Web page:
Not all HAZMAT is taboo. The post office will carry "nail polish, household cleaning supplies, dry ice ... some infectious substances and clinical specimens" if they are properly packed and labeled so as to pose no threat to health or safety of postal workers or the mail-reading public.
Al Cloutier Signs In
Street sign or protest sign?
And then we sing:
The Last Word on Charybdis/Caribdis
"Jeff Newman was right. Charybdis is the Latin spelling and became the preferred English spelling. Homer's Greek spelling cannot be precisely rendered in Roman characters because not all the letters in the Greek alphabet have exact analogs.
For a very brief discussion, see Spelling of Greek Names, which also explains that some scholars might prefer Kharybdis as a truer transliteration of the Greek."--Roger "Cogito Ergo Spud (I Think Therefore I Yam)" Hipp
Monkey News Extra
Which of these recent headlines and its accompanying lead is an actual news story, and which is my way to give you a few moments of amusement and some pointed social commentary because I like you and just want you to be happy?
1. HONG KONG BANS MONKEY FEEDING
Stifled by traffic and smog all day, Hong Kong residents know the value of their parks for peace and quiet. That is, except for the wild monkeys ...
2. NYC OFFERS $20 MILLION TAX ABATEMENT TO MONKEY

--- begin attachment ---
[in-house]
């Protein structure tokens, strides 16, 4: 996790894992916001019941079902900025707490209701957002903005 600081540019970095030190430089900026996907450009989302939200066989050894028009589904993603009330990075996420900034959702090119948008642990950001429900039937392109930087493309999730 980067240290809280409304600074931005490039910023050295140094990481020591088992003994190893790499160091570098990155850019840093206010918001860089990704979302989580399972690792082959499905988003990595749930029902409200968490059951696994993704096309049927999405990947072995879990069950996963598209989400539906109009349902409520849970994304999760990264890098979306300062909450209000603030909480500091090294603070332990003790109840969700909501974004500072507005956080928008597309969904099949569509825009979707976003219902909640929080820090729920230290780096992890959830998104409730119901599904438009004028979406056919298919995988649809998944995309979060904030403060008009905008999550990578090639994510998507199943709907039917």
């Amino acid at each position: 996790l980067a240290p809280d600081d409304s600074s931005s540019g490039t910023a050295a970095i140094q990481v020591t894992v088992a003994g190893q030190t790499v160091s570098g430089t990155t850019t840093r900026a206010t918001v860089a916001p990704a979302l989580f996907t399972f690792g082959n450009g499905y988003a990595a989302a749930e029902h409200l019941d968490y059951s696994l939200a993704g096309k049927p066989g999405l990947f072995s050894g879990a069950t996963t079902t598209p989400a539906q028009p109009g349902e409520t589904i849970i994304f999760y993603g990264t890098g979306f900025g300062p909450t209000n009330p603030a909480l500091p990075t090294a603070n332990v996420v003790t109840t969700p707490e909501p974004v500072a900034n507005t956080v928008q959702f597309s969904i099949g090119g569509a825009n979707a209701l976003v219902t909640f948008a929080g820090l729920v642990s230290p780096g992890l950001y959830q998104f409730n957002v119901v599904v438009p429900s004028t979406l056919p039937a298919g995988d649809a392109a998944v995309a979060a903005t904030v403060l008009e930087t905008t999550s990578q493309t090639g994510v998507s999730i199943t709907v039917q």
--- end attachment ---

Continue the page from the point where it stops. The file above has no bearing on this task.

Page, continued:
Citing similar offers to Time Warner and to Ernst and Young, and noting that "This is a very wealthy monkey who will create a lot of jobs, you stupid bastards," Mayor Rudolph Giuliani announced ...
3. FIVE PEOPLE ARRESTED FOR POACHING YUNNAN GOLDEN MONKEYS
Five people have been given jail sentences of varying lengths by a court in Deqing County in southwest China's Yunnan Province for poaching five Yunnan golden monkeys in 1994. The Yunnan golden monkey is under state protection, similar to the Giant Panda ...
4. YOUNG GEORGE W. DRANK HEAVILY, STRANGLED MONKEY
Describing a troubled phase of his early life that he says ultimately brought him to Jesus, the Texas governor recalled a weekend binge that ended with the corpse of Pepe, a rhesus monkey at the Houston Zoo, floating face down in ...
5. ANGRY MONKEY BITES STEWARDESS IN LATEST CASE OF "AIR RAGE"
Fed up with long lines, cramped seats, indifferent service, and third-rate movies with the hot parts edited out, ChiChi ...
6. BANGLADESH POLICE CAPTURE DRUG-DEALING MONKEYS
Bangladeshi police said on Monday they had captured two monkeys trained to deliver drugs to addicts in the capital Dhaka.
7. BANGLADESH COPS RESCUE DRUG MONKEYS
(Same story, different spin.) Police say they have rescued two spider monkeys who had been trained to sell contraband drugs by recognizing the colors of different currency.
8. REPUBLICAN TAX CUTS TO BENEFIT WEALTHY, MONKEYS
Brushing aside the warnings of Federal Reserve Chairman Greenspan and the widely accepted research of Jane Goodall, House Republicans pushed ahead with ...
9. UTAH ZOO CITES FAMILY VALUES, ORDERS MONKEY PANTS
While it may be an ordinary fact of life that is practiced nearly universally, masturbation is not ...
1, 3, 6, and 7 are actual stories.
George, assorted aviation alerts.
There will be only two quizzes this week, today and Wednesday, so I'll have time to help PBS alphabetize its mailing lists.